Warren: Well, the takeaway is that both of those countries (China and South Korea) are on the move in an extraordinary way. And even though you read about it, particularly in China, it still makes a difference when you see it.
I have done a lot of reading about China, but driving past hundreds and hundreds of companies from all over the world that have gone to Dalian, where we were, the money that's been spent, the buildings that have been built, it is a country that is exploding.
Becky: If the U.S. does go into recession, do you think it going to be the type of thing that catches around the globe like a cold? Are other economies going to get dragged into it?
Warren: Well, historically they've always said that if we get a cold, the rest of the world gets pneumonia or something. But, we are still very important in the U.S., and we are still very linked in many ways. But we aren't as important as we used to be relative to the rest of the world.
Becky: Caterpillar suddenly looking a lot less optimistic about the economy, worrying about a recession itself. Does any of this become a game changer as we start to hear from more and more companies in the earnings season?
Warren: Well, we'll find out. Business has slowed down some, not as much you might think. Unemployment has been very good but we won't know that we've been in a recession until well after we've been in it. It could easily happen. A lot of the ingredients are there for it. I will guarantee you, you are young, in your lifetime you will see 6 or 7 recessions, probably. That is just part of capitalism. And I don't know, I don't know exactly when they will happen. I don't know how deep they will be, but they will happen and sometimes they will be exacerbated in various ways by mistakes people have made in investment markets or maybe in the housing market or something of the sort. But that is just part of a market system. And you know, if I had to pick the chances that we are going into a recession, I would say they are fairly significant, but I don't know anything that you don't know.
Becky: Does the China situation change after the Olympics?
Warren: I think that China is going to be a greater and greater force in the world's economy in every way. And I think that in our relations generally with them, we've often had a superior attitude about things ... Americans do that all the time. I probably do it myself. We are used to being King Pin and, we may have to learn a bit more humility. I mean, there are other major countries in the world that do not have to accept orders from the United States.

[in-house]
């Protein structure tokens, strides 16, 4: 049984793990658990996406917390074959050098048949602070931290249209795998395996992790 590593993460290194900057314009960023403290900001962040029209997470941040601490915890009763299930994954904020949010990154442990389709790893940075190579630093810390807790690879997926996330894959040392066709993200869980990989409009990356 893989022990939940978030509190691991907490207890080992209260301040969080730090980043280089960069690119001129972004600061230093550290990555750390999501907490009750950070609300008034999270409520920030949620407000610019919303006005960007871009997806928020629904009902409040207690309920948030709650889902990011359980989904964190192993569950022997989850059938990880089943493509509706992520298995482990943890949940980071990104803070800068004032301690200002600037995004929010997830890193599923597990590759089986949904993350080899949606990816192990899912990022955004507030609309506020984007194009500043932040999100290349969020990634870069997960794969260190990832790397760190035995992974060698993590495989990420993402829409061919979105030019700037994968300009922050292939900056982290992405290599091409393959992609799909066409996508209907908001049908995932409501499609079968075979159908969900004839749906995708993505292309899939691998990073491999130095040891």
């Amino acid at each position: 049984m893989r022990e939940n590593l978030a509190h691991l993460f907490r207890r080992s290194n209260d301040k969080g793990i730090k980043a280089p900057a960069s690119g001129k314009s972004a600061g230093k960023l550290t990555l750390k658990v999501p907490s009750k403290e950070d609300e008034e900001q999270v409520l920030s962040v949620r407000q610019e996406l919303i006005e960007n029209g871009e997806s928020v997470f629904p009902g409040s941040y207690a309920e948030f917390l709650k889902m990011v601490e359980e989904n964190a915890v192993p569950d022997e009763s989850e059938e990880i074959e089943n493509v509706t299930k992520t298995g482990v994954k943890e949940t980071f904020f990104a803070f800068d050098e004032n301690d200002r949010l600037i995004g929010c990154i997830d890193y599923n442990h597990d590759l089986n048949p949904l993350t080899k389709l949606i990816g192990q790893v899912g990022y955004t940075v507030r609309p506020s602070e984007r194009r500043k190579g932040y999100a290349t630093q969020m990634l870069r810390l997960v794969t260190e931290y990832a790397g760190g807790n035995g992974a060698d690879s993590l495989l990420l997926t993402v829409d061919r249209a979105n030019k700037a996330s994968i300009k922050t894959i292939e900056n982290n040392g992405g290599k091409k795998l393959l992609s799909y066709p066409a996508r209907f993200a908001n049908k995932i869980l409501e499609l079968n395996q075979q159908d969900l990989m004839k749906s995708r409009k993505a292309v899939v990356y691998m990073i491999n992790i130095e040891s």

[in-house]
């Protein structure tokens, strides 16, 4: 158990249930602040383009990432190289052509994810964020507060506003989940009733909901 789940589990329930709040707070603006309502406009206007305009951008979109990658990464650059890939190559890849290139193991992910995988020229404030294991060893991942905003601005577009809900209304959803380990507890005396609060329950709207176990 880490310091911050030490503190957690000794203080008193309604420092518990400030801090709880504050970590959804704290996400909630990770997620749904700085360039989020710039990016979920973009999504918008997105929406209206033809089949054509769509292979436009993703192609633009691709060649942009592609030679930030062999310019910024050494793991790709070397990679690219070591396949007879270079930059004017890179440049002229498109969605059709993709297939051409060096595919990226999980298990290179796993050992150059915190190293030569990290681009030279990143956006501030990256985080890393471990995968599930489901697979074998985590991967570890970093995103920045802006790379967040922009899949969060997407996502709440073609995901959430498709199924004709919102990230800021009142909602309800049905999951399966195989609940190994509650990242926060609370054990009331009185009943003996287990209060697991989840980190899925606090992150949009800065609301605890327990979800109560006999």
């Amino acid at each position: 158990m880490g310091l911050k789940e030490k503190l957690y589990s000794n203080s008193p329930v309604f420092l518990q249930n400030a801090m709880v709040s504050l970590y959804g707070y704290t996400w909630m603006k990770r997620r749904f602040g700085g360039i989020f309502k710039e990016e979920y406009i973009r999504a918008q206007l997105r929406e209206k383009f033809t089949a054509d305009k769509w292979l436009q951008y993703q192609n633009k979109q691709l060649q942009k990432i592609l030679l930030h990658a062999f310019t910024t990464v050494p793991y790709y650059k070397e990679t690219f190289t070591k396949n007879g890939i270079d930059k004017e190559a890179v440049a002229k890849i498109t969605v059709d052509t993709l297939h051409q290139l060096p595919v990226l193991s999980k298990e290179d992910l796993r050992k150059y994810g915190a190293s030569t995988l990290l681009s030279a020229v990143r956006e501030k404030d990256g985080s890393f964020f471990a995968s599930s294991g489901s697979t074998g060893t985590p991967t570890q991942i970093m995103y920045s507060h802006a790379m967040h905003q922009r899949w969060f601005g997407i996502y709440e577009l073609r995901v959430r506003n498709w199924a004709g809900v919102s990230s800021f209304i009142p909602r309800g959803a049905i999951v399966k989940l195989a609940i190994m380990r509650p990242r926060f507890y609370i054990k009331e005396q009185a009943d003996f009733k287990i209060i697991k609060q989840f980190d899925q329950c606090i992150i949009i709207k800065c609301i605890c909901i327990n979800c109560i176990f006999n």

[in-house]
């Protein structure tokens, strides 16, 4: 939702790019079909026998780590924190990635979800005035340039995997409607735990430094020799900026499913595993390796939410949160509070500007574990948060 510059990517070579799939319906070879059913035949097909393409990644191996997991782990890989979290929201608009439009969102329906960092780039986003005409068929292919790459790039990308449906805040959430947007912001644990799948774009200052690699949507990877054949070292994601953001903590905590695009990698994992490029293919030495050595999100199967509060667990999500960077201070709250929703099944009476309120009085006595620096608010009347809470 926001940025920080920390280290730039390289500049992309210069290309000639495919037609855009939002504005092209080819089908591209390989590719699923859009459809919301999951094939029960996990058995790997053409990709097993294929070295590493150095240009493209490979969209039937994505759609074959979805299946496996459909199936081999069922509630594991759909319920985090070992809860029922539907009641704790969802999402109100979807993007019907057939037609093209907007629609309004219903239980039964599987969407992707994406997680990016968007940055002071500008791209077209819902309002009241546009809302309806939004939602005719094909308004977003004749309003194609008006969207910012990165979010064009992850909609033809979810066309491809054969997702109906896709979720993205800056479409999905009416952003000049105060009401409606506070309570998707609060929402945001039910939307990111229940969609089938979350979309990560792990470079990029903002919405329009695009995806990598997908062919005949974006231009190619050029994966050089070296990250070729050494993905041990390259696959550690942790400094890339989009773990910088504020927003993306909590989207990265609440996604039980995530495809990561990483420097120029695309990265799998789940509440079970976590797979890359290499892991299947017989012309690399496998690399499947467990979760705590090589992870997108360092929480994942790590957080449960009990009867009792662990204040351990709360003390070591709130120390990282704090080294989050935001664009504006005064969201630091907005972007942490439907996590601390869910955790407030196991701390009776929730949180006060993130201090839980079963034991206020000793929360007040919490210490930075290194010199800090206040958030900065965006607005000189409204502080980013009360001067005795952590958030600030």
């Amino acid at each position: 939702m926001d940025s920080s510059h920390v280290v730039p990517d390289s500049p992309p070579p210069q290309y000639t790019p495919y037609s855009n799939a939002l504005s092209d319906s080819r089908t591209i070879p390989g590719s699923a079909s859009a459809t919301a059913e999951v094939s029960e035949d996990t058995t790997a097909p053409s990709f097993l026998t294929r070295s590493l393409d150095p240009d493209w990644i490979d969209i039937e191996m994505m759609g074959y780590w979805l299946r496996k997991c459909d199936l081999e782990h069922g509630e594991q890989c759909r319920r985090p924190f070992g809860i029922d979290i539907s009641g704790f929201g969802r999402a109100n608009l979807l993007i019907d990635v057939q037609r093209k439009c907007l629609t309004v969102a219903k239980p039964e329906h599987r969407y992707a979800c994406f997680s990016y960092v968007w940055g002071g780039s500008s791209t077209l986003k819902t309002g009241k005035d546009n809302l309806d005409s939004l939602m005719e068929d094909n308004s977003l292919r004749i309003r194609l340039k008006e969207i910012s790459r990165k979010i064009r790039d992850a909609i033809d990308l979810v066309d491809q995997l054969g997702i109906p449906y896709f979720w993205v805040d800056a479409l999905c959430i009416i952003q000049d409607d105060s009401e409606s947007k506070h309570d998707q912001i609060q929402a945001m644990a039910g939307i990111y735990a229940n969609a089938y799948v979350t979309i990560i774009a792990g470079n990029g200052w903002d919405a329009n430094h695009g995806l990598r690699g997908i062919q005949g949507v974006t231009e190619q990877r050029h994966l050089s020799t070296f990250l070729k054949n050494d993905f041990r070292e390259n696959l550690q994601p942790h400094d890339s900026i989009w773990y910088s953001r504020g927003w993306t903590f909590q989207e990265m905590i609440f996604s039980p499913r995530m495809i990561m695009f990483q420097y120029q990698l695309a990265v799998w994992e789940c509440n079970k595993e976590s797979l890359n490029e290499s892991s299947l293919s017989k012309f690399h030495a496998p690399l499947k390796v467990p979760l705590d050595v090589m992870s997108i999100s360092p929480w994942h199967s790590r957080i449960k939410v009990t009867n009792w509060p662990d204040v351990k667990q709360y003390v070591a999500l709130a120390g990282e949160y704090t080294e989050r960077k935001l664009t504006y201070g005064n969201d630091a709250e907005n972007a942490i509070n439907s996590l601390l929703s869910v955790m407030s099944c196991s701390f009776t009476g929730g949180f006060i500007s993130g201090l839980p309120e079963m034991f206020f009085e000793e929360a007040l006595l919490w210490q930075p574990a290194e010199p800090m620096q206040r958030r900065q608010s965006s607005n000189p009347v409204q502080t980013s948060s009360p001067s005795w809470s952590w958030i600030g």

Becky: Is there anything you kinda look at and think over the next 5 to 10 years this is not something I like.
Warren: Well, the big worry you have is about the fact that you live in a world where a few people can cause incredible harm to others and where there are literally millions of people across the world that wish evil on their neighbor, one way or the other. And you worry about a few of them getting the ability, whether nuclear, chemical or biological, to do enormous harm to others. I don't have the answer to that and the world doesn't have the answer to that.
In terms of pure economics, you know, our children will live better than we live, our grandchildren will live better than our children. There is economic progress. Mankind has not used up its potential yet and we find ways to become more and more productive, turn out more and more goods and services that people want. So I'm a bull long-term on mankind's possibilities.
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